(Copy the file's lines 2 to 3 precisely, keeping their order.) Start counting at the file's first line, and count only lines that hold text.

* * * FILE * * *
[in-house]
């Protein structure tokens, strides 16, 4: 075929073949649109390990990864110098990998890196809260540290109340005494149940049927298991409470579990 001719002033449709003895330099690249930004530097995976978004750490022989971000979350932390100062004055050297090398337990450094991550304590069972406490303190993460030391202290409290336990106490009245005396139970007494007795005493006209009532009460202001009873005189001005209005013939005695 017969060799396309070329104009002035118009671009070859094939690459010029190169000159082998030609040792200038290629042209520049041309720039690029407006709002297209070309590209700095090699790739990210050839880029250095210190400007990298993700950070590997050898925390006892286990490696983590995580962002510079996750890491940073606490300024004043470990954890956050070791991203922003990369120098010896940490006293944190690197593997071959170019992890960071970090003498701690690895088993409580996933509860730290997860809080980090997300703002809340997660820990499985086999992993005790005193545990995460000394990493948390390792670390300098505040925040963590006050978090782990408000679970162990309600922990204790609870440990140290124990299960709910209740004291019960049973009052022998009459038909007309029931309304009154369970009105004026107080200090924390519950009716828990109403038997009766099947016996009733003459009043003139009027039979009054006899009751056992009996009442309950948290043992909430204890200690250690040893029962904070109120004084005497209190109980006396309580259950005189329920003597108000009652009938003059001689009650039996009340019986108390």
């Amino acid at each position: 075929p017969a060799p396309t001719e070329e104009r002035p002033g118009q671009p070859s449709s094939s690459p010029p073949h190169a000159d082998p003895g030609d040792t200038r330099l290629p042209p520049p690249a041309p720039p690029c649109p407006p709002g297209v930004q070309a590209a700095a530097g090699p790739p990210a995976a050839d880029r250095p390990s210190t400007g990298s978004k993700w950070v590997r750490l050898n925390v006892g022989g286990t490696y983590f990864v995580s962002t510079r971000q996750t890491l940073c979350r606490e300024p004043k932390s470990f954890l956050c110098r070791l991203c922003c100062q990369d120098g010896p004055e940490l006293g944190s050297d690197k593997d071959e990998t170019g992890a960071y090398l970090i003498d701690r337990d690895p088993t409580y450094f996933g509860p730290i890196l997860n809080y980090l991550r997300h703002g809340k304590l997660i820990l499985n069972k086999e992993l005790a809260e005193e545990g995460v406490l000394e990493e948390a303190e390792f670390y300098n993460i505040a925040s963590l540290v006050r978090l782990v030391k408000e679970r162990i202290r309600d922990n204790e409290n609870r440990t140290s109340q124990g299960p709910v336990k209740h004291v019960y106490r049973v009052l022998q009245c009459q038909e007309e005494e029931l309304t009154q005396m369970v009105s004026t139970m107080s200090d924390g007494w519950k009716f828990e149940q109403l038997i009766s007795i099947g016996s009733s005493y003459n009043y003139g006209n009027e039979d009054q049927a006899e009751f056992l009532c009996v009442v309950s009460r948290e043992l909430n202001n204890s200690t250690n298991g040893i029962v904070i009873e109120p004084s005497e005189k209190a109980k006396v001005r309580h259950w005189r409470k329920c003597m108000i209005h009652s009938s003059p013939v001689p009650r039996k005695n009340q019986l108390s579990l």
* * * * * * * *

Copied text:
């Protein structure tokens, strides 16, 4: 075929073949649109390990990864110098990998890196809260540290109340005494149940049927298991409470579990 001719002033449709003895330099690249930004530097995976978004750490022989971000979350932390100062004055050297090398337990450094991550304590069972406490303190993460030391202290409290336990106490009245005396139970007494007795005493006209009532009460202001009873005189001005209005013939005695 017969060799396309070329104009002035118009671009070859094939690459010029190169000159082998030609040792200038290629042209520049041309720039690029407006709002297209070309590209700095090699790739990210050839880029250095210190400007990298993700950070590997050898925390006892286990490696983590995580962002510079996750890491940073606490300024004043470990954890956050070791991203922003990369120098010896940490006293944190690197593997071959170019992890960071970090003498701690690895088993409580996933509860730290997860809080980090997300703002809340997660820990499985086999992993005790005193545990995460000394990493948390390792670390300098505040925040963590006050978090782990408000679970162990309600922990204790609870440990140290124990299960709910209740004291019960049973009052022998009459038909007309029931309304009154369970009105004026107080200090924390519950009716828990109403038997009766099947016996009733003459009043003139009027039979009054006899009751056992009996009442309950948290043992909430204890200690250690040893029962904070109120004084005497209190109980006396309580259950005189329920003597108000009652009938003059001689009650039996009340019986108390």
């Amino acid at each position: 075929p017969a060799p396309t001719e070329e104009r002035p002033g118009q671009p070859s449709s094939s690459p010029p073949h190169a000159d082998p003895g030609d040792t200038r330099l290629p042209p520049p690249a041309p720039p690029c649109p407006p709002g297209v930004q070309a590209a700095a530097g090699p790739p990210a995976a050839d880029r250095p390990s210190t400007g990298s978004k993700w950070v590997r750490l050898n925390v006892g022989g286990t490696y983590f990864v995580s962002t510079r971000q996750t890491l940073c979350r606490e300024p004043k932390s470990f954890l956050c110098r070791l991203c922003c100062q990369d120098g010896p004055e940490l006293g944190s050297d690197k593997d071959e990998t170019g992890a960071y090398l970090i003498d701690r337990d690895p088993t409580y450094f996933g509860p730290i890196l997860n809080y980090l991550r997300h703002g809340k304590l997660i820990l499985n069972k086999e992993l005790a809260e005193e545990g995460v406490l000394e990493e948390a303190e390792f670390y300098n993460i505040a925040s963590l540290v006050r978090l782990v030391k408000e679970r162990i202290r309600d922990n204790e409290n609870r440990t140290s109340q124990g299960p709910v336990k209740h004291v019960y106490r049973v009052l022998q009245c009459q038909e007309e005494e029931l309304t009154q005396m369970v009105s004026t139970m107080s200090d924390g007494w519950k009716f828990e149940q109403l038997i009766s007795i099947g016996s009733s005493y003459n009043y003139g006209n009027e039979d009054q049927a006899e009751f056992l009532c009996v009442v309950s009460r948290e043992l909430n202001n204890s200690t250690n298991g040893i029962v904070i009873e109120p004084s005497e005189k209190a109980k006396v001005r309580h259950w005189r409470k329920c003597m108000i209005h009652s009938s003059p013939v001689p009650r039996k005695n009340q019986l108390s579990l």